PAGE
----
Shelter says 90,000 children will be homeless in the UK this Christmas and is calling on the next government to bring in new laws making it easier for more affordable homes to be built. The homeless charity wants to see more land released at lower prices, which can then be used by housing associations and small to medium developers to build cheaper homes.
Pete Jefferys, the charity’s senior policy officer, says: “It is essential housing gets into Cabinet and it is now essential that the UK builds 250,000 houses every year for the next 10 or 20 years. It is going to be a big electoral issue and we have to push it up the agenda. The amount of land the UK currently uses for housing is about as much as we use for golf courses.”
But Jefferys, who was talking at City investment managers, Brewin Dolphin, claims there is a solution which works in both Holland and Germany. Called Zoning, legislation gives cities “zoning powers” to buy land at a low price, on which housing associations and small-to-medium builders can then afford to build affordable homes.
“We currently have a back-to-front housing model,” he says, “where house builders building small private builds can make the most profit, so can pay more for land, which squeezes affordable builders out of the market.”
In association with accountants KPMG, Shelter has published a report called New Homes Zones setting out how this works, which has been taken up by the influential Lyons Review on housing.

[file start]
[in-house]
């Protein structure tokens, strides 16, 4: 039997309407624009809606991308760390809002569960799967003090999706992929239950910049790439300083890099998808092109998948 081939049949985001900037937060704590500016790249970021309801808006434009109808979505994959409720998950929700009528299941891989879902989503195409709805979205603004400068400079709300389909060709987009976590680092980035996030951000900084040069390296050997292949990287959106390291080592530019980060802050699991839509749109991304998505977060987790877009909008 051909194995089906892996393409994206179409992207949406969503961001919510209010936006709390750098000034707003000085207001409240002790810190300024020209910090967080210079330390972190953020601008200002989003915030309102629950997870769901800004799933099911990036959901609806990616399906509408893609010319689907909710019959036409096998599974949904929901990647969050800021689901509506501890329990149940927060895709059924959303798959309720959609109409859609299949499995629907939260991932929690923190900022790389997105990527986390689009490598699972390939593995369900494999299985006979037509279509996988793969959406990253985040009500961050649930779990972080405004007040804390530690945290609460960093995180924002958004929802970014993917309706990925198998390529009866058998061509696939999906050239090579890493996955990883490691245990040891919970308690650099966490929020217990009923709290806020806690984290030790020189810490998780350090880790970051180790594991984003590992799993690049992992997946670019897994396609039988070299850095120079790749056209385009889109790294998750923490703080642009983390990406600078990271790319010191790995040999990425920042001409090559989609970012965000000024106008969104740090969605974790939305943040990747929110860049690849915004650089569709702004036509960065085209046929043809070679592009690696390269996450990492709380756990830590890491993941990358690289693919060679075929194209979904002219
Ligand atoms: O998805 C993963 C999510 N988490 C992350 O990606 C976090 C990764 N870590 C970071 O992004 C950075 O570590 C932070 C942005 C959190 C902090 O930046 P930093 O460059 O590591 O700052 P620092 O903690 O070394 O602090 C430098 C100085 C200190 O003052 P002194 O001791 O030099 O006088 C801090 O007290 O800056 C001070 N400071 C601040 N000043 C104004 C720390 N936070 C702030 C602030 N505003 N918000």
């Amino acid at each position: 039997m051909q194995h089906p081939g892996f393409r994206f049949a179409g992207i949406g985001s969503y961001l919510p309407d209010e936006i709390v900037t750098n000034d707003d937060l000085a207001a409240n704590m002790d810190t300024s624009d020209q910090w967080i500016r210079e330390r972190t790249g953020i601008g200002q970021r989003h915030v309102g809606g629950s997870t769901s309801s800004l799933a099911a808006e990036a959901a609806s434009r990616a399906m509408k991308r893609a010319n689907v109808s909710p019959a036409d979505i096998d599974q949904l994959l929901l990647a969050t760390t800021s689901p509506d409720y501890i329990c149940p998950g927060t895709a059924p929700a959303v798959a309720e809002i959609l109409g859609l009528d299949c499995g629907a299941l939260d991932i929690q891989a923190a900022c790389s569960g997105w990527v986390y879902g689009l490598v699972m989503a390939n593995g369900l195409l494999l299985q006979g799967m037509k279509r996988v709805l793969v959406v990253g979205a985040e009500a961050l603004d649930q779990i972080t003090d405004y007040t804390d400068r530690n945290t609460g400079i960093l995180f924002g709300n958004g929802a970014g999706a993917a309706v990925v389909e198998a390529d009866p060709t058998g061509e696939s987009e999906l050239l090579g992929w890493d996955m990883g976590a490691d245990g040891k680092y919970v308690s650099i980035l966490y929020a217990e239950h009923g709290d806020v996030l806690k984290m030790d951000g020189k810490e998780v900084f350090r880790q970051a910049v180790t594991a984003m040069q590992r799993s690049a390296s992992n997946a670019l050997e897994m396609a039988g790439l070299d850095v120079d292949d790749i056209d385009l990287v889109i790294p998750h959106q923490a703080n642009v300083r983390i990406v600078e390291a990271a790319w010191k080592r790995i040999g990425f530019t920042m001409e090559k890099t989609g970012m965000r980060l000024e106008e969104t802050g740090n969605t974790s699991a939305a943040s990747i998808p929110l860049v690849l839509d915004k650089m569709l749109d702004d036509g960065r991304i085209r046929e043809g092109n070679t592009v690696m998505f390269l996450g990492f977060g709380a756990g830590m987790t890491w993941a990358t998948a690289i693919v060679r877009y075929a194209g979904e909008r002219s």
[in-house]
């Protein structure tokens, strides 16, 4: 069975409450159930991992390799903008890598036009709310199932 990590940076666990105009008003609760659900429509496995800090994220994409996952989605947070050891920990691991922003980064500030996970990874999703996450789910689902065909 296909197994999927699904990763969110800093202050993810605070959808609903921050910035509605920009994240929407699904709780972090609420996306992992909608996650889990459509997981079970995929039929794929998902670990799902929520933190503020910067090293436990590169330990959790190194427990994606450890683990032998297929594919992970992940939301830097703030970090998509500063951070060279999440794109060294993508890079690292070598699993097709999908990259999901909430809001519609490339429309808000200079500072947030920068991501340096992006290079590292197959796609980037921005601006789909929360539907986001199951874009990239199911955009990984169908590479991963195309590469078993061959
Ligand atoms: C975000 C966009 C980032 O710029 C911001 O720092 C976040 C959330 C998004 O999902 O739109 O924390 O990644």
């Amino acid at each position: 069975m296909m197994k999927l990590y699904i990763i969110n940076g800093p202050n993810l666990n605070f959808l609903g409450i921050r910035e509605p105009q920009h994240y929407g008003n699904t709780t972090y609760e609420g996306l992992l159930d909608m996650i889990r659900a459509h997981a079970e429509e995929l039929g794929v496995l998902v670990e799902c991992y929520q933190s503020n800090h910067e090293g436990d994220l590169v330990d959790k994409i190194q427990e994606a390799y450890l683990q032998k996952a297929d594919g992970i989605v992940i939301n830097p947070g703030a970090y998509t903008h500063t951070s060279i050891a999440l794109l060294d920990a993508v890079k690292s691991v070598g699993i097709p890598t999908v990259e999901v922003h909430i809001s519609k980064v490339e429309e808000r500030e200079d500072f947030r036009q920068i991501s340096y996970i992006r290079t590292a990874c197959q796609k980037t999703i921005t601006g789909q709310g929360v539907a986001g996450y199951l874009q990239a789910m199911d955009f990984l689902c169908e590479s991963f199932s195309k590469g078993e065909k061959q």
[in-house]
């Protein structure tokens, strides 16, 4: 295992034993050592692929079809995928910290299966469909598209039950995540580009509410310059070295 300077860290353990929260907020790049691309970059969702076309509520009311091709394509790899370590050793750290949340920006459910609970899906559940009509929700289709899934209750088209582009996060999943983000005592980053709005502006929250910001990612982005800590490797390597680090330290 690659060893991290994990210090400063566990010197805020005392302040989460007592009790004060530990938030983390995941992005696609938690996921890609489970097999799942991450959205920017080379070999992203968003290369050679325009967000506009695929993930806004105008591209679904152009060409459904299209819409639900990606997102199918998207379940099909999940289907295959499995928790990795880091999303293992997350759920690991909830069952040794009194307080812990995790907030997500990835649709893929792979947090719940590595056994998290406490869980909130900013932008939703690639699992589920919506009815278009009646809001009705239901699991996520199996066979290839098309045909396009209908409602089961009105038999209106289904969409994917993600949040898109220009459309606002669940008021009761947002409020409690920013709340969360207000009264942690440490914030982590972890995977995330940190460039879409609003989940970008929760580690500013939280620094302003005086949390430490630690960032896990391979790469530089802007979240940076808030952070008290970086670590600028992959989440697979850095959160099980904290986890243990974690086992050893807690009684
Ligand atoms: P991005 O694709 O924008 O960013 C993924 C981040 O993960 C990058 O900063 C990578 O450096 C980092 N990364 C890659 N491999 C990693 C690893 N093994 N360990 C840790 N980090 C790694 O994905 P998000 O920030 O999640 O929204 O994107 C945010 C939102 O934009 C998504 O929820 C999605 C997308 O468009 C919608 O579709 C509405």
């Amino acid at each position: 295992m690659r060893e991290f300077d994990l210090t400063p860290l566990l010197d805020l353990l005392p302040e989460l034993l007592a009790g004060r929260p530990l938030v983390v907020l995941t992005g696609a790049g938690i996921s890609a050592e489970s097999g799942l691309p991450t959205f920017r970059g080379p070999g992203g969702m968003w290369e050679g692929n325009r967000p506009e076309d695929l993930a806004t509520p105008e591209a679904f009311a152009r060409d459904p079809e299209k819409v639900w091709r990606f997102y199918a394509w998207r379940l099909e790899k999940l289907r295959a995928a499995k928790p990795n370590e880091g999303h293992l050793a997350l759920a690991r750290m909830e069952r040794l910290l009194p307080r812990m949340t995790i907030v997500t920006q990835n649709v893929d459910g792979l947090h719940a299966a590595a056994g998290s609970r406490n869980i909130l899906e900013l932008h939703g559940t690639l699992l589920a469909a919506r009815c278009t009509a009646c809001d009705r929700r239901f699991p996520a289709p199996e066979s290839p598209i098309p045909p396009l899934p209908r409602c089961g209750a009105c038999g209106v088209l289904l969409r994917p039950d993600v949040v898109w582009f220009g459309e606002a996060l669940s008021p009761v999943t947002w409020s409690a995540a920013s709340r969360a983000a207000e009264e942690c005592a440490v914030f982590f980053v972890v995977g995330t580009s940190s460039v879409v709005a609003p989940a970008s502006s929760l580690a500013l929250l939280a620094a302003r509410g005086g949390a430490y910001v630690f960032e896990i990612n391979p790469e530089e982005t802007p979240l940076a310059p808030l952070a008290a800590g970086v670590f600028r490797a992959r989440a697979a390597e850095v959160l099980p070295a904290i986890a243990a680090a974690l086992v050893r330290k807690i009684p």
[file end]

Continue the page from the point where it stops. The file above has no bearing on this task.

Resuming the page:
Jefferys explains that in 2012, zoning was tested successfully in London, when four local authorities came together as the Olympic Development Authority and bought land at low rates to create new homes in the Olympic Park.
But he says zoning isn’t the only solution. A longer-term plan could also include new garden cities. Two months ago Shelter’s design for a such a city was runner-up in the Wolfson Economics Prize, the world’s second biggest economics prize after the Nobel.
The charity’s design, called Stoke Harbour, on the Hoo Peninsula in Kent, developed with architects PRP, would provide thousands of genuinely affordable homes, new infrastructure, services and thousands of new jobs.
Jefferys says: ”Building the 250,000 homes we need each year for the next 10 to 20 years will create a huge number of jobs; builders, architects, plumbers, electricians and so on, so the government should see this as an opportunity. If the government backs this at the next election, there will be thousands of new jobs. In 1951, Churchill pledged to build 300,000 new houses a year. So if the will is there, it can be done.”